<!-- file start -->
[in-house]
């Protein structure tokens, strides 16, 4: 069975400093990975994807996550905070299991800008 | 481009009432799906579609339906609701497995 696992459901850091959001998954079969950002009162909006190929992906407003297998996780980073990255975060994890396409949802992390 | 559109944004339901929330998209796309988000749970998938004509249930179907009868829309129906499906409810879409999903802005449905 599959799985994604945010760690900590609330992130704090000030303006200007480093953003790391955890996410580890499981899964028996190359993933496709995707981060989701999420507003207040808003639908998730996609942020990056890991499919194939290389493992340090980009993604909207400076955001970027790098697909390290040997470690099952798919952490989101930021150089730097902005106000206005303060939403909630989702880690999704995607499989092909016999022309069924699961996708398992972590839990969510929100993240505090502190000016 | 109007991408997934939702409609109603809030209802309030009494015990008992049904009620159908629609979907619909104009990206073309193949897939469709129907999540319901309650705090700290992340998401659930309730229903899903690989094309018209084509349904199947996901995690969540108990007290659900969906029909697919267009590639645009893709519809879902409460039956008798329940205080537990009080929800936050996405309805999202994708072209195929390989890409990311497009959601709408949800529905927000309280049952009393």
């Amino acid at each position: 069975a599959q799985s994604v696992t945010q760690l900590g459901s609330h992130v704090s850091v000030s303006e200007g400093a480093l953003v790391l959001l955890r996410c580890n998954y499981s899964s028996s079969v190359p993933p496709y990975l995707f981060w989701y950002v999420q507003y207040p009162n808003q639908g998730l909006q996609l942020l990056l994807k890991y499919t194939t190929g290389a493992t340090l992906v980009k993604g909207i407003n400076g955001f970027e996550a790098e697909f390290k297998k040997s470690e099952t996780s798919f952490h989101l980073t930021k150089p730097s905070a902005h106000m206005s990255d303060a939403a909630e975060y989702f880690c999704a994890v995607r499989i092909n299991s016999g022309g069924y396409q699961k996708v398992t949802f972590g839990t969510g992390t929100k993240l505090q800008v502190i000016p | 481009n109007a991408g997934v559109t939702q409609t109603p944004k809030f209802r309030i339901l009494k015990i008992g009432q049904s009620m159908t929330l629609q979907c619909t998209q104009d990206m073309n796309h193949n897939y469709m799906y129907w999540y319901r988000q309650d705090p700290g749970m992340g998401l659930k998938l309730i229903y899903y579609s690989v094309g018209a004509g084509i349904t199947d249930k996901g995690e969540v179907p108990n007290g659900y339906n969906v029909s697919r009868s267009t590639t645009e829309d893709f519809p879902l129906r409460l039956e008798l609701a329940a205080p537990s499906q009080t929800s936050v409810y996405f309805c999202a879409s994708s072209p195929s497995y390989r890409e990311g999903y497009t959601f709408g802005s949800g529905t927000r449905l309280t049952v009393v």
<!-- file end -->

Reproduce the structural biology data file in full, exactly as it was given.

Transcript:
[in-house]
């Protein structure tokens, strides 16, 4: 069975400093990975994807996550905070299991800008 | 481009009432799906579609339906609701497995 696992459901850091959001998954079969950002009162909006190929992906407003297998996780980073990255975060994890396409949802992390 | 559109944004339901929330998209796309988000749970998938004509249930179907009868829309129906499906409810879409999903802005449905 599959799985994604945010760690900590609330992130704090000030303006200007480093953003790391955890996410580890499981899964028996190359993933496709995707981060989701999420507003207040808003639908998730996609942020990056890991499919194939290389493992340090980009993604909207400076955001970027790098697909390290040997470690099952798919952490989101930021150089730097902005106000206005303060939403909630989702880690999704995607499989092909016999022309069924699961996708398992972590839990969510929100993240505090502190000016 | 109007991408997934939702409609109603809030209802309030009494015990008992049904009620159908629609979907619909104009990206073309193949897939469709129907999540319901309650705090700290992340998401659930309730229903899903690989094309018209084509349904199947996901995690969540108990007290659900969906029909697919267009590639645009893709519809879902409460039956008798329940205080537990009080929800936050996405309805999202994708072209195929390989890409990311497009959601709408949800529905927000309280049952009393």
């Amino acid at each position: 069975a599959q799985s994604v696992t945010q760690l900590g459901s609330h992130v704090s850091v000030s303006e200007g400093a480093l953003v790391l959001l955890r996410c580890n998954y499981s899964s028996s079969v190359p993933p496709y990975l995707f981060w989701y950002v999420q507003y207040p009162n808003q639908g998730l909006q996609l942020l990056l994807k890991y499919t194939t190929g290389a493992t340090l992906v980009k993604g909207i407003n400076g955001f970027e996550a790098e697909f390290k297998k040997s470690e099952t996780s798919f952490h989101l980073t930021k150089p730097s905070a902005h106000m206005s990255d303060a939403a909630e975060y989702f880690c999704a994890v995607r499989i092909n299991s016999g022309g069924y396409q699961k996708v398992t949802f972590g839990t969510g992390t929100k993240l505090q800008v502190i000016p | 481009n109007a991408g997934v559109t939702q409609t109603p944004k809030f209802r309030i339901l009494k015990i008992g009432q049904s009620m159908t929330l629609q979907c619909t998209q104009d990206m073309n796309h193949n897939y469709m799906y129907w999540y319901r988000q309650d705090p700290g749970m992340g998401l659930k998938l309730i229903y899903y579609s690989v094309g018209a004509g084509i349904t199947d249930k996901g995690e969540v179907p108990n007290g659900y339906n969906v029909s697919r009868s267009t590639t645009e829309d893709f519809p879902l129906r409460l039956e008798l609701a329940a205080p537990s499906q009080t929800s936050v409810y996405f309805c999202a879409s994708s072209p195929s497995y390989r890409e990311g999903y497009t959601f709408g802005s949800g529905t927000r449905l309280t049952v009393v």